LOS LUNAS, N.M. — The tumultuous 2018 midterm campaign, shaped by conflicts over race and identity and punctuated by tragedy, barreled through its final weekend as voters prepared to deliver a verdict on the first half of President Trump’s term, with Republicans bracing for losses in the House and state capitals but hopeful they would prevail in Senate races in areas where Mr. Trump is popular.
The president was set to storm across two states Saturday, two Sunday and three Monday in an effort to pick off Senate seats in Indiana, Florida and a handful of other battlegrounds where Republicans hope to add to their one-seat majority in the chamber. Democrats and liberal activists, galvanized by opposition to Mr. Trump, gathered Saturday to knock on doors and make turnout calls from Pennsylvania to Illinois to Washington to try to erase the G.O.P.’s 23-seat House majority.
The run-up to the election, widely seen as a referendum on Mr. Trump’s divisive persona and hard-line policy agenda, has revealed deep strains in the president’s political coalition and left him confined to campaign in a narrow band of conservative communities. Republicans’ intermittent focus on favorable economic news, such as the Friday report showing strong job growth, has been overwhelmed by Mr. Trump’s message of racially incendiary nationalism.
While Mr. Trump retains a strong grip on many red states and working-class white voters, his jeremiads against immigrants and penchant for ridicule have proved destabilizing, with the party losing more affluent whites and moderates in metropolitan areas key to control of the House.
Republicans have grown increasingly pessimistic in recent days about holding the House, as polls show a number of incumbents lagging well below 50 percent and some facing unexpectedly close races in conservative-leaning districts.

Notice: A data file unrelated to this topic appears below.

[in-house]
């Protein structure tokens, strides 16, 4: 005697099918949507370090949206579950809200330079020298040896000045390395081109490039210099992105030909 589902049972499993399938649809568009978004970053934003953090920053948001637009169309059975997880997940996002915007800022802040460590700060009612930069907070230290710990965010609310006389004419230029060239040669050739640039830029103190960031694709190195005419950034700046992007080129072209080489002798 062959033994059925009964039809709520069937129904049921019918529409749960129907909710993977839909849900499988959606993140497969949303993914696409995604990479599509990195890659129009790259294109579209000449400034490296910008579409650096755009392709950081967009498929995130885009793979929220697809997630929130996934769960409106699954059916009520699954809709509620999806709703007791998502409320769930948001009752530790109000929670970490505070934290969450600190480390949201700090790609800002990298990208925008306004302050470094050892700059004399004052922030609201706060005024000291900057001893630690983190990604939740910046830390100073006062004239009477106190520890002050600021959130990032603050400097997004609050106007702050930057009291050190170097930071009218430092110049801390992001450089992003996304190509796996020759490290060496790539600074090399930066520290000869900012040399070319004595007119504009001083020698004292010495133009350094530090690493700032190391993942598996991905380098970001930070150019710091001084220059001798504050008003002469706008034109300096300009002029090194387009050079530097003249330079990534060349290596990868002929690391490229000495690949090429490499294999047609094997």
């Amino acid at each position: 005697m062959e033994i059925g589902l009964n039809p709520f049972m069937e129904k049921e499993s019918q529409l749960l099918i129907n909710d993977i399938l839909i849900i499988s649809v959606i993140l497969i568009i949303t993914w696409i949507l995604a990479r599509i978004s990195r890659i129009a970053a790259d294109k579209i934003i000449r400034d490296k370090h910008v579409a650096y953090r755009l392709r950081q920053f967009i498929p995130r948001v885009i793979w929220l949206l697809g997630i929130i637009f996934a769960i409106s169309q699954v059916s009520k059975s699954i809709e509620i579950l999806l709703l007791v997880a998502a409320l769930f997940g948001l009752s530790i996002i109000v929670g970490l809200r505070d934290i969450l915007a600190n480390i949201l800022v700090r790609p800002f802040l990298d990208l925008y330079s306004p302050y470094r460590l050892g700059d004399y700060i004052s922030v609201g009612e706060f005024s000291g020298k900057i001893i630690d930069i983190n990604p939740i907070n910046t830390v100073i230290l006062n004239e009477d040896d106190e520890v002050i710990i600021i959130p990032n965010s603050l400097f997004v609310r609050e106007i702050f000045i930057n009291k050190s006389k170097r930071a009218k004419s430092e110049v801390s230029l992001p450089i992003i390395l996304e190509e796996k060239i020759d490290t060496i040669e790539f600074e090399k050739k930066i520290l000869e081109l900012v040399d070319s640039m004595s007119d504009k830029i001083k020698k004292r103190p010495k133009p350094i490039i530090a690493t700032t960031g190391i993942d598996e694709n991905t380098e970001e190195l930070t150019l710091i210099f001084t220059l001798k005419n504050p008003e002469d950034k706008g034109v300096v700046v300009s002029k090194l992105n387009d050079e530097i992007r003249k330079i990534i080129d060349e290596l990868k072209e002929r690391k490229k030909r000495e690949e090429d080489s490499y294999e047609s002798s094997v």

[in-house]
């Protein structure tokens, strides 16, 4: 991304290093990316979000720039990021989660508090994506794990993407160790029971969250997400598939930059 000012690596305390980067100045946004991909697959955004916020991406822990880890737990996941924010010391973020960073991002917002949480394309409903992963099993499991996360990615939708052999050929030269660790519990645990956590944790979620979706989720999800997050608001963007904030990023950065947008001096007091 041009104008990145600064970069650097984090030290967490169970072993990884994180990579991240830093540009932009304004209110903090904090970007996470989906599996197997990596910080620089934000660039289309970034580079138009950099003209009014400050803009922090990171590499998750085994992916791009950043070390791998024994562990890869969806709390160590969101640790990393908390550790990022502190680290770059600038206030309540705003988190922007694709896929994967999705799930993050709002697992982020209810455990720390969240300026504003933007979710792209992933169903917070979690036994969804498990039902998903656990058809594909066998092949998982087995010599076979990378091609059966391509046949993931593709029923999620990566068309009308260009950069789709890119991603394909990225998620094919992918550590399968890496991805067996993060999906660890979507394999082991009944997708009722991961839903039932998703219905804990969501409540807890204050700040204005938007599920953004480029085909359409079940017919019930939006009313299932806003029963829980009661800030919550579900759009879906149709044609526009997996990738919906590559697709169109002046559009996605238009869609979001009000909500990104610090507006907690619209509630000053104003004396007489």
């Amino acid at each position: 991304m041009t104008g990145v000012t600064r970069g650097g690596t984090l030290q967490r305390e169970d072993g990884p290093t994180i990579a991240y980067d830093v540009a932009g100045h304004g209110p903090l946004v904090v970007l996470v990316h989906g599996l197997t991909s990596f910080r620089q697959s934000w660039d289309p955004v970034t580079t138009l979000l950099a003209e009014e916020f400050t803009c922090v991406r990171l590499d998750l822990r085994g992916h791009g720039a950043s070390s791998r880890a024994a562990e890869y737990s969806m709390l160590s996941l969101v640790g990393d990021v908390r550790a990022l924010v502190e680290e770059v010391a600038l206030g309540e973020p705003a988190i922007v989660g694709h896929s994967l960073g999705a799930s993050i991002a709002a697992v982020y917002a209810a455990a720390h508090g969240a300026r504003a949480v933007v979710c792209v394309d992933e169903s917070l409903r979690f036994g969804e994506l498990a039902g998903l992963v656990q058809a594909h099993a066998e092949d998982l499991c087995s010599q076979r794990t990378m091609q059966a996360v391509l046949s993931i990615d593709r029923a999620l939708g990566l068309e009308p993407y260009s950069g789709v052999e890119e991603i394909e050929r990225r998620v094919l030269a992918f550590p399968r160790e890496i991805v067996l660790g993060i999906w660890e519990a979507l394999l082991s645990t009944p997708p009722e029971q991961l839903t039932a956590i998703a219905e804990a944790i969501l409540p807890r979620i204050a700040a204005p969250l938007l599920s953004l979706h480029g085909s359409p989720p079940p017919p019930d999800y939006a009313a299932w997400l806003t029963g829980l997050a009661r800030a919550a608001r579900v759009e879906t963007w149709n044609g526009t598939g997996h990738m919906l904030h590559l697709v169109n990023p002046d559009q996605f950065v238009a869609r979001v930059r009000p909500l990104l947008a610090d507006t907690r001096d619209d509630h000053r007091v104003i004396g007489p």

In several diverse Sun Belt states where Republicans had shown resilience, such as Texas, Florida and Arizona, their candidates have seen their numbers dip in polling as Mr. Trump has given up the unifying role that American presidents have traditionally tried to play.
Democrats are also in contention to retain or capture governorships in rust belt states like Pennsylvania, Michigan and Wisconsin that were pivotal to Mr. Trump’s victory and fertile ground for Republicans for much of the last decade.
Despite these worrisome signs, some Republican leaders saw reason for measured optimism. While Mr. Trump said Friday that Republicans losing the House “could happen,” Representative Steve Stivers of Ohio, who leads the G.O.P. House campaign committee, has continued to predict that his party will narrowly hold its majority. Republican strategists have argued that about two dozen races are within the margin of error in polling; should right-of-center voters swing back to them on Election Day, they say, Democrats could fall short of winning enough seats to take control of the House.